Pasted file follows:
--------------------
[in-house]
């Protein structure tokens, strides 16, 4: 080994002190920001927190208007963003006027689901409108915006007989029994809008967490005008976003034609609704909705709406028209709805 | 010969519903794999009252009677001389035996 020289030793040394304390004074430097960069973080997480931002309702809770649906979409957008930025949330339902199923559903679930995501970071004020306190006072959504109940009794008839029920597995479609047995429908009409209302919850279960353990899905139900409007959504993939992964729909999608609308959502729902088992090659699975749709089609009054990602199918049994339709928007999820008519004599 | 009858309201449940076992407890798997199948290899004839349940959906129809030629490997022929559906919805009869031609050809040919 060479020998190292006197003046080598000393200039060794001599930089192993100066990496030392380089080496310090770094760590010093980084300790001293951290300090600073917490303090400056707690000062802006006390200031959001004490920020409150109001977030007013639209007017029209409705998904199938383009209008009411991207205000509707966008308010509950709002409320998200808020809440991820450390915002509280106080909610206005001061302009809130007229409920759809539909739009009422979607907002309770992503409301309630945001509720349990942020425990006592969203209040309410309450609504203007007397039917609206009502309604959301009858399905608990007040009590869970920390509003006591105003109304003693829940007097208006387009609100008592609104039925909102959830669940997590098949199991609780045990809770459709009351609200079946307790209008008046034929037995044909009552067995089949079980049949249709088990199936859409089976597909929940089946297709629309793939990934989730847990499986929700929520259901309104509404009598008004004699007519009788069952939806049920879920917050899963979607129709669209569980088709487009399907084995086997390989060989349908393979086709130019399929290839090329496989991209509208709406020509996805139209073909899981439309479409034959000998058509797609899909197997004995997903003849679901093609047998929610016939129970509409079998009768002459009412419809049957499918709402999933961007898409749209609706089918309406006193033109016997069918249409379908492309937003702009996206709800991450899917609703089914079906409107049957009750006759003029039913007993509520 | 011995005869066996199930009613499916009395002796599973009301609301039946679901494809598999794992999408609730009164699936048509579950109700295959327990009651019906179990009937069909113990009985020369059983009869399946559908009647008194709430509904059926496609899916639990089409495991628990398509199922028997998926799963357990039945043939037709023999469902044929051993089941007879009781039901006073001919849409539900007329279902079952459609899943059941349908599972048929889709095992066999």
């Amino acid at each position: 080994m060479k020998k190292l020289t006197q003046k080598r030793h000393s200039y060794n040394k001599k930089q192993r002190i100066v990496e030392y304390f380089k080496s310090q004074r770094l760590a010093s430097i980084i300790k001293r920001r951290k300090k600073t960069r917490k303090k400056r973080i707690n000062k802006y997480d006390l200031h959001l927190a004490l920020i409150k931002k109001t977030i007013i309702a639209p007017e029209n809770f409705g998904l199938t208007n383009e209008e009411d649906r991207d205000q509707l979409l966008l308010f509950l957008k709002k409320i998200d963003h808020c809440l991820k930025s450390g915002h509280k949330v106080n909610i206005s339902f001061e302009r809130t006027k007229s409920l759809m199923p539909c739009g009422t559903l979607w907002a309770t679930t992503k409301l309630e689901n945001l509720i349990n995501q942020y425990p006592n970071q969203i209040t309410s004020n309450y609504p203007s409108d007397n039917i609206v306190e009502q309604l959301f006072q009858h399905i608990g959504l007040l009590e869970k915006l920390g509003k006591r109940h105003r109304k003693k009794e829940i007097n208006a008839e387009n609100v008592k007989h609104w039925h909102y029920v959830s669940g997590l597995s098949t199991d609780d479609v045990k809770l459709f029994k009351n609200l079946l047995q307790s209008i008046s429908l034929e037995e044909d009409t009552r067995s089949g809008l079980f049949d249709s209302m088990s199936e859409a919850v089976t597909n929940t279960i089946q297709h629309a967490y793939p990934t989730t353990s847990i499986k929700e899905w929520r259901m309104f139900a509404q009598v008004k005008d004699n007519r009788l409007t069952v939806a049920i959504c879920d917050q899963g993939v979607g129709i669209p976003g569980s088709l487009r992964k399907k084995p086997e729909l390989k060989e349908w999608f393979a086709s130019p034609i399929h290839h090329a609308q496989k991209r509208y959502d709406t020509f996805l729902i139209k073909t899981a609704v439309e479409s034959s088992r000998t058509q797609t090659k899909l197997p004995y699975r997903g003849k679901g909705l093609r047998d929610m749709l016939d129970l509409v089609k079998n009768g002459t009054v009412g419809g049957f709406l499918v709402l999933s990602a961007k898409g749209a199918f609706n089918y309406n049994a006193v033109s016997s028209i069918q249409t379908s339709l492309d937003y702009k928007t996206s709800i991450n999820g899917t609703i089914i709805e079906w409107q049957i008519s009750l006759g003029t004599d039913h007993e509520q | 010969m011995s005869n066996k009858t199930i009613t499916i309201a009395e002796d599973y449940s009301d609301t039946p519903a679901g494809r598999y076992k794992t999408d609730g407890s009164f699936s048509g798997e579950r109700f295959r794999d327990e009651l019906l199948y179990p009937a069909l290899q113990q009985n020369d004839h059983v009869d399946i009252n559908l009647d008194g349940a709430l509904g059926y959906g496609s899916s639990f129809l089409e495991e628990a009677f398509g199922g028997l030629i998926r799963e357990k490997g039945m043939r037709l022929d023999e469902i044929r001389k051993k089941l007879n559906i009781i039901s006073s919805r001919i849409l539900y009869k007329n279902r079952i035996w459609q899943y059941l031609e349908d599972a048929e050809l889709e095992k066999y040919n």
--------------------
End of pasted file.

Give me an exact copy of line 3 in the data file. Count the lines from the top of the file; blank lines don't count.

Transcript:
């Amino acid at each position: 080994m060479k020998k190292l020289t006197q003046k080598r030793h000393s200039y060794n040394k001599k930089q192993r002190i100066v990496e030392y304390f380089k080496s310090q004074r770094l760590a010093s430097i980084i300790k001293r920001r951290k300090k600073t960069r917490k303090k400056r973080i707690n000062k802006y997480d006390l200031h959001l927190a004490l920020i409150k931002k109001t977030i007013i309702a639209p007017e029209n809770f409705g998904l199938t208007n383009e209008e009411d649906r991207d205000q509707l979409l966008l308010f509950l957008k709002k409320i998200d963003h808020c809440l991820k930025s450390g915002h509280k949330v106080n909610i206005s339902f001061e302009r809130t006027k007229s409920l759809m199923p539909c739009g009422t559903l979607w907002a309770t679930t992503k409301l309630e689901n945001l509720i349990n995501q942020y425990p006592n970071q969203i209040t309410s004020n309450y609504p203007s409108d007397n039917i609206v306190e009502q309604l959301f006072q009858h399905i608990g959504l007040l009590e869970k915006l920390g509003k006591r109940h105003r109304k003693k009794e829940i007097n208006a008839e387009n609100v008592k007989h609104w039925h909102y029920v959830s669940g997590l597995s098949t199991d609780d479609v045990k809770l459709f029994k009351n609200l079946l047995q307790s209008i008046s429908l034929e037995e044909d009409t009552r067995s089949g809008l079980f049949d249709s209302m088990s199936e859409a919850v089976t597909n929940t279960i089946q297709h629309a967490y793939p990934t989730t353990s847990i499986k929700e899905w929520r259901m309104f139900a509404q009598v008004k005008d004699n007519r009788l409007t069952v939806a049920i959504c879920d917050q899963g993939v979607g129709i669209p976003g569980s088709l487009r992964k399907k084995p086997e729909l390989k060989e349908w999608f393979a086709s130019p034609i399929h290839h090329a609308q496989k991209r509208y959502d709406t020509f996805l729902i139209k073909t899981a609704v439309e479409s034959s088992r000998t058509q797609t090659k899909l197997p004995y699975r997903g003849k679901g909705l093609r047998d929610m749709l016939d129970l509409v089609k079998n009768g002459t009054v009412g419809g049957f709406l499918v709402l999933s990602a961007k898409g749209a199918f609706n089918y309406n049994a006193v033109s016997s028209i069918q249409t379908s339709l492309d937003y702009k928007t996206s709800i991450n999820g899917t609703i089914i709805e079906w409107q049957i008519s009750l006759g003029t004599d039913h007993e509520q | 010969m011995s005869n066996k009858t199930i009613t499916i309201a009395e002796d599973y449940s009301d609301t039946p519903a679901g494809r598999y076992k794992t999408d609730g407890s009164f699936s048509g798997e579950r109700f295959r794999d327990e009651l019906l199948y179990p009937a069909l290899q113990q009985n020369d004839h059983v009869d399946i009252n559908l009647d008194g349940a709430l509904g059926y959906g496609s899916s639990f129809l089409e495991e628990a009677f398509g199922g028997l030629i998926r799963e357990k490997g039945m043939r037709l022929d023999e469902i044929r001389k051993k089941l007879n559906i009781i039901s006073s919805r001919i849409l539900y009869k007329n279902r079952i035996w459609q899943y059941l031609e349908d599972a048929e050809l889709e095992k066999y040919n």